Depleted Uranium: The Myth that Won’t Go Away

The issue of whether or not depleted uranium (DU) from U.S. Army tank shells poses a health threat to our troops and civilians in Iraq is in the news again. Reports by the New York Daily News earlier this week purport that some members of the New York Army National Guard are suffering skin rashes that may be linked to DU exposure.

Before we delve into these reports, however, let’s review what science knows about DU.

Uranium is one of the more abundant materials in the Earth’s crust. It is present in most rocks and soils as well as in many rivers and seawater. Useable uranium occurs naturally in nature as a pitchblende ore. Pitchblende is mildly radioactive, which means that it spontaneously emits alpha particles. The level of radioactivity is very low, however, so there is no threat from mining and transporting the ore, and in any case, alpha particles, which are nothing more than helium atoms stripped of their two electrons, pose no threat outside the body.

The uranium normally extracted from pitchblende consists of a mixture of two different forms of uranium, called isotopes: Uranium-235 (U235) and Uranium-238 (U238). About 99.3 percent of this extracted uranium is U238; only about 0.7 percent is U235, along with a vanishingly small percentage of four other isotopes. U235 is the basis of most current nuclear power generation.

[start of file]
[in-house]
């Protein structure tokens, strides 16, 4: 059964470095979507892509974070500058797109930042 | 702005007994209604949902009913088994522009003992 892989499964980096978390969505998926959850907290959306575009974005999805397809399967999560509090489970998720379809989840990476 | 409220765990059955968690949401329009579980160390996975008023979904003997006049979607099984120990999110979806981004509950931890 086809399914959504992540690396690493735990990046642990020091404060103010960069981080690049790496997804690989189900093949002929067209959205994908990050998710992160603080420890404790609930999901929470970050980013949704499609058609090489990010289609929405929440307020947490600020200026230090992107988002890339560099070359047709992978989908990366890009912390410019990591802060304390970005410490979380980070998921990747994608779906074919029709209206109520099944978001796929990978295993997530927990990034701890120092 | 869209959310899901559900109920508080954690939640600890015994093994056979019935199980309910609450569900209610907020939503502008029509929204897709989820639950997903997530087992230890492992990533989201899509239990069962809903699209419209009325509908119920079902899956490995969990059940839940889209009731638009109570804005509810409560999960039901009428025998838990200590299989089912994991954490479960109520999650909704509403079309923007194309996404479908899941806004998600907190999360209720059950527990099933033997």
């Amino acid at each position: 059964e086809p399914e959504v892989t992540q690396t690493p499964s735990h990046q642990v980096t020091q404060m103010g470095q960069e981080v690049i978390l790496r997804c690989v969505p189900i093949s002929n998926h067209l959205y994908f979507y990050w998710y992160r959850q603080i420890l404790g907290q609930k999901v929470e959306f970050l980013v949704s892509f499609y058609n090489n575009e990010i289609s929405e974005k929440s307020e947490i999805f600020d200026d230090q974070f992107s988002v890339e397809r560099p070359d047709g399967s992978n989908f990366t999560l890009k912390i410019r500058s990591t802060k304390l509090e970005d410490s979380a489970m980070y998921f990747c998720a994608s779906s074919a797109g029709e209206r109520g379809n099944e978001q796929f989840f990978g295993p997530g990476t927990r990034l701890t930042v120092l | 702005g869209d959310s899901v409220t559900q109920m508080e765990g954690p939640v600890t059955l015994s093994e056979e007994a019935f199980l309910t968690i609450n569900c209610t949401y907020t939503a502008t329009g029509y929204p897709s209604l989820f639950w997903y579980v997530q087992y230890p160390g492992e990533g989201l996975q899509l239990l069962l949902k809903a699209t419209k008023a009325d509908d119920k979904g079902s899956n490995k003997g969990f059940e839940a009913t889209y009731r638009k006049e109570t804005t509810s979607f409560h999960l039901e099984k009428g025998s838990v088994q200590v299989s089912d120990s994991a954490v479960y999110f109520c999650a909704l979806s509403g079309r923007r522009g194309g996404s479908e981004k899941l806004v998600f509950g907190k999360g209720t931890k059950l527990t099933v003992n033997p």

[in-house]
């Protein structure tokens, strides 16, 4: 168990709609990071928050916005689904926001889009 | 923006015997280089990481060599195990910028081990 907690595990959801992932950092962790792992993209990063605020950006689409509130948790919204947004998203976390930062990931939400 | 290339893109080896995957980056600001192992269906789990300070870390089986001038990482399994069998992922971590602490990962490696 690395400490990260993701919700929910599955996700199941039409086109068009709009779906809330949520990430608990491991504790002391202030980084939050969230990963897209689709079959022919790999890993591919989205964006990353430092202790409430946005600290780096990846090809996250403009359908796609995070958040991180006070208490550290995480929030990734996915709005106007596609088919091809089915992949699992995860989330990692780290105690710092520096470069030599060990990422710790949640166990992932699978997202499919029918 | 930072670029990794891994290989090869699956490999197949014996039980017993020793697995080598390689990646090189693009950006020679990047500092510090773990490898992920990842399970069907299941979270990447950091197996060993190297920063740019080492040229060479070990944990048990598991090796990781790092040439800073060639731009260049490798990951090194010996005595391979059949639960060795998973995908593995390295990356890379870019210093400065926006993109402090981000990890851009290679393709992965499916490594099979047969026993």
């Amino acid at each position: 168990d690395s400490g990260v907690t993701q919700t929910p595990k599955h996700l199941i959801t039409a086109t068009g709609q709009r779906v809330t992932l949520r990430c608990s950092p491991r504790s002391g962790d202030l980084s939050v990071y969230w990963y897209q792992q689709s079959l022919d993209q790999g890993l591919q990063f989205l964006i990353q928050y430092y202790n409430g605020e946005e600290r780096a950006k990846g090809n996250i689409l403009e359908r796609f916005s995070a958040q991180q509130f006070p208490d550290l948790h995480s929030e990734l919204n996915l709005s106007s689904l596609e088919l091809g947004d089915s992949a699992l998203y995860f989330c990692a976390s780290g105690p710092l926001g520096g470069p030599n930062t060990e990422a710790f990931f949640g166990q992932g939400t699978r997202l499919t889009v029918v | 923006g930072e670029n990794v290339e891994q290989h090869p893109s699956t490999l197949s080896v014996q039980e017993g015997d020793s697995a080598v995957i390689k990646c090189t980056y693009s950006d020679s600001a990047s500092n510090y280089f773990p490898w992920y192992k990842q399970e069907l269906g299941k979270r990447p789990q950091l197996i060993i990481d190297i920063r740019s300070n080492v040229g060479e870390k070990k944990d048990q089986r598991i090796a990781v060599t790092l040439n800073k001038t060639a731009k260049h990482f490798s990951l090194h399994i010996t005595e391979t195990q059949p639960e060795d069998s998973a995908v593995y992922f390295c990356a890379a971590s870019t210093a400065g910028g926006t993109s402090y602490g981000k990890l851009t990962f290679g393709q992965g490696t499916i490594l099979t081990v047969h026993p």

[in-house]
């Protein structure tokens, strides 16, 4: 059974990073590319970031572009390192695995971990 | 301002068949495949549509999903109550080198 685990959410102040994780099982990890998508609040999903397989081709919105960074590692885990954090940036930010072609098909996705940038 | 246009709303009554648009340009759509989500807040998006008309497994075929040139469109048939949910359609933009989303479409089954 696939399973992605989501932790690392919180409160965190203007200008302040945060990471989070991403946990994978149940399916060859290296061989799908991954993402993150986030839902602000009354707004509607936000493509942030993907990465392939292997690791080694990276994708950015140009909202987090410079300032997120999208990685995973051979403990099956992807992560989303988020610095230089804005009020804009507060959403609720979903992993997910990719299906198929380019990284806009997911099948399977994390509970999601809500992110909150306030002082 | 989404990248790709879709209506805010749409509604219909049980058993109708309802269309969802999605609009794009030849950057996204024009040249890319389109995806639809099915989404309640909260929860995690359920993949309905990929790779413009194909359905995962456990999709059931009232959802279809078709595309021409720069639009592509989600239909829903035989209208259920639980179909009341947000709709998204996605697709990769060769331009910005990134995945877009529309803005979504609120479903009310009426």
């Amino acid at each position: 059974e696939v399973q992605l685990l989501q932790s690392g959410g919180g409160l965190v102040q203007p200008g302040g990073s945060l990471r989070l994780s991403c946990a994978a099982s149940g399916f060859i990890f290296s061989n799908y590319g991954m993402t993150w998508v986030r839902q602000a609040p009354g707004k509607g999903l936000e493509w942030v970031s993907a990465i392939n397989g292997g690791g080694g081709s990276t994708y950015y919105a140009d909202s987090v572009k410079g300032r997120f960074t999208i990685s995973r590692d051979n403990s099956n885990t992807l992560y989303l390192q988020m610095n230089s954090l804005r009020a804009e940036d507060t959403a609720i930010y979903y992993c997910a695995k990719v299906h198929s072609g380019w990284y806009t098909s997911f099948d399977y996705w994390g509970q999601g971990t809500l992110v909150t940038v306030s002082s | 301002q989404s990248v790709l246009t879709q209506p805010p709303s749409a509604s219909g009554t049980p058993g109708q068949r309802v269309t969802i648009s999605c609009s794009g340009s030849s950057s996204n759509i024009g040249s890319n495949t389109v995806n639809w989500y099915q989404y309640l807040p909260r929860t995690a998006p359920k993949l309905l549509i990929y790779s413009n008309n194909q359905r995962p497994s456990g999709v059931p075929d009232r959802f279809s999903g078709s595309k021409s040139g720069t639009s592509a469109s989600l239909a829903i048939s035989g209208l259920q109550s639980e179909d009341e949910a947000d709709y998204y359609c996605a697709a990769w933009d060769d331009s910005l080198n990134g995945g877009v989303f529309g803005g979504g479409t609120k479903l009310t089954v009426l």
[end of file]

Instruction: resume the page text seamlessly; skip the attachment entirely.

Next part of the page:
Depleted Uranium results from the enriching of this natural uranium. Since most nuclear reactors use U235 to produce energy, natural uranium has to be enriched so the percentage of U235 is sufficiently high for a reaction to take place. Uranium used in civilian reactors is enriched to about 20 percent U235, but submarine power plants use Highly Enriched Uranium (HEU) with at least 50 percent U235, and weapons-grade HEU is 90 percent or more U235.

When the 0.7 percent of U235 is removed from natural uranium, what remains is a silvery, very dense metal consisting of U238 plus a small percentage of U235 and a negligible percentage of the four other isotopes. We call this Depleted Uranium or DU.

Notice two things here: (1) “Natural” uranium is more radioactive than DU, because the ingredient with the higher level of radioactivity has been almost entirely removed from DU; (2) Since natural uranium is, itself, not dangerous, then the resultant DU must be even less dangerous. Notice also, that DU is very dense.

From actual measurements, if a tank crewman were to stay continuously inside a “heavy armor” tank that uses DU armor panels, fully loaded with only DU ammunition, with the gun pointed to the rear to maximize any exposure – 24 hours a day, 365 days a year – he would receive only about 25 percent of the permitted annual dose. Since nobody sits inside such a tank 24/7 for an entire year, exposure levels from realistic times, such as 900 hours per training year, are about the same dosage you might receive from cosmic radiation on a round-trip between New York and Los Angeles.